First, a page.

Don’t call them transphobic.
An underground network of mothers of female athletes is marshaling forces after transgender swimmer Lia Thomas joined the women’s swim team at the University of Pennsylvania last fall and started beating her teammates. In March, Thomas became the first openly-transgender athlete to win an NCAA Division I national championship when she came first in the women’s 500-yard freestyle event.
The group doesn’t have a formal name yet but many members spoke to The Post about how angry and upset they are to see their daughters lose out to a person who was born male.
“My daughter swam against Lia at Yale this year and it was just a miserable experience all around,” one mother told The Post. “We are literally bending over for male privilege. It’s humiliating.”
Most of the mothers spoke on condition of anonymity because they say they’ve been accused of hate speech and transphobia — although many identify as liberal Democrats. They say it’s unfair to label them as bigots, insisting they’re focused on ensuring that their daughters compete on a level playing field as more transgender girls enter sports with what they say is an unfair physical advantage. Many have been inspired by an emotional video titled “Report from a mother of a swimmer” which has more than 32,000 views on Youtube.
The mother of a 20-year-old swimmer at Penn who swam with Lia called the season, which ended last month, a “disaster.”
She said her daughter has been swimming since she was 5, competitively since she was 7. She recalled years of waking up at 4:45am to drive her daughter 30 minutes to the pool and also flying across the country to competitions at a cost of about $15,000 a year.
Her daughter swam the same events as Lia and trained with her in the pool four hours a day, her mom said.
“She still believed she could still beat Lia. Then competition came and Lia turned her whole speed on. Lia’s tall but it’s not only height. Look at the length of her arms. They are almost a foot longer than the girls.” The single mom added that she wished she could go public but that her daughter, who has a year left before she graduates, is too afraid.
Lia Thomas, 22, swam as Will Thomas for her first three years at Penn but was not top-ranked. But when Lia entered the NCAA championships last month, she was ranked No. 1 among college women. She told Sports Illustrated in a recent cover story, “I am a woman.”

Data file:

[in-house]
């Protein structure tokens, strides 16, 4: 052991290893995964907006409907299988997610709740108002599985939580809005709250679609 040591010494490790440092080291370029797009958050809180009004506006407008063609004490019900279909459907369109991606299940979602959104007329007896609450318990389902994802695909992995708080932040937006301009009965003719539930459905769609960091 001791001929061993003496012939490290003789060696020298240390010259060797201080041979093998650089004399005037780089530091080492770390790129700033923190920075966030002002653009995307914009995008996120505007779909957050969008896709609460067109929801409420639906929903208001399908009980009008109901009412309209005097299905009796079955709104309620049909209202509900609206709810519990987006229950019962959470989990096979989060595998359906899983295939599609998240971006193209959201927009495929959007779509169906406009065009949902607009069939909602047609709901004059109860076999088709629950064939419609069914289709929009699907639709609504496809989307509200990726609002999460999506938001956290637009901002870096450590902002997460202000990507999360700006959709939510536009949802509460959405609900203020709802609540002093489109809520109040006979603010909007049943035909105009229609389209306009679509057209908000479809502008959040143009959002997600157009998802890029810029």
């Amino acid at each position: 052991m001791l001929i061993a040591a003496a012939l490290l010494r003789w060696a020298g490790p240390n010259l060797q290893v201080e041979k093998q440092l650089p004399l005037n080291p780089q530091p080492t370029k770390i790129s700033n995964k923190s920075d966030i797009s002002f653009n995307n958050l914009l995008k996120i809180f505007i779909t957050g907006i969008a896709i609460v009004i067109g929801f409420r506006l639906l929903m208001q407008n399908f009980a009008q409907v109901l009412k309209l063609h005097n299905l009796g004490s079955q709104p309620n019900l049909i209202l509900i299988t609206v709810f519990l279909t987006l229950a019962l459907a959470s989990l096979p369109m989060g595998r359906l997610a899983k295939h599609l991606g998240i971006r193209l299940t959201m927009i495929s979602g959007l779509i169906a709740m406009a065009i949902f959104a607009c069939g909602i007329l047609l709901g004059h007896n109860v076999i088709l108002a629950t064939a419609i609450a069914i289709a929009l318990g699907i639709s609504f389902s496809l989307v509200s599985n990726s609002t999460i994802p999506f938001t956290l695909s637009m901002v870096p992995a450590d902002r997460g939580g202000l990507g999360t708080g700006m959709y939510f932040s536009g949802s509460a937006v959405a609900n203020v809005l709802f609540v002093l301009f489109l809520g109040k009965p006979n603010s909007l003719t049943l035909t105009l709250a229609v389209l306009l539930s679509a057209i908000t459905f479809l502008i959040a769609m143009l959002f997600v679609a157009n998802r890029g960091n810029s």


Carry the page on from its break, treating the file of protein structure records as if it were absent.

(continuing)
Scientists say that if a biological male goes through puberty, he has the physical benefits of testosterone even if he transitions to a female and does hormone suppression therapy. All that testosterone dramatically increases muscle mass and strength, and young men will start to outperform women in athletic activities, writes Harvard biologist Carole Hooven in her book “T: The Story of Testosterone, the Hormone that Dominates and Divides Us.”
One mother in Boston told The Post that her daughter is going to lose her position in the “top boat” this rowing season at a top Boston-area private high school because a junior boy, who decided to identify as a girl this year, is expected to take her place. A mother in San Francisco said her high school-age daughter is competing in a region with two trans girls who are winning races. One of the trans girls won an athletic scholarship to compete in women’s sports at the college level, she said.
“Imagine being a biological female going up against Lia,” Martina Navratilova told The Post. “A top woman swimmer has to literally be unbelievable to beat an average male swimmer who identifies as female. The hormone suppression therapy doesn’t mitigate the advantage they have over biological women.”
The underground mothers communicate through clandestine email chains and phone calls organized in part by four-time Olympic medalist and longtime civil rights lawyer Nancy Hogshead-Makar, an icon in the swimming world. Hogshead-Makar runs Champion Women, a non-profit providing legal advocacy for women in sports.
Thomas’ supporters vehemently disagree with activists like Hogshead-Makar and Navratilova who they see as anti-trans or transphobic. Purdue University professor Cheryl Cooky compared Thomas to Jackie Robinson breaking the sports color barrier in an op-ed for NBC News and claimed that trans women do not have an unfair advantage over cisgender women.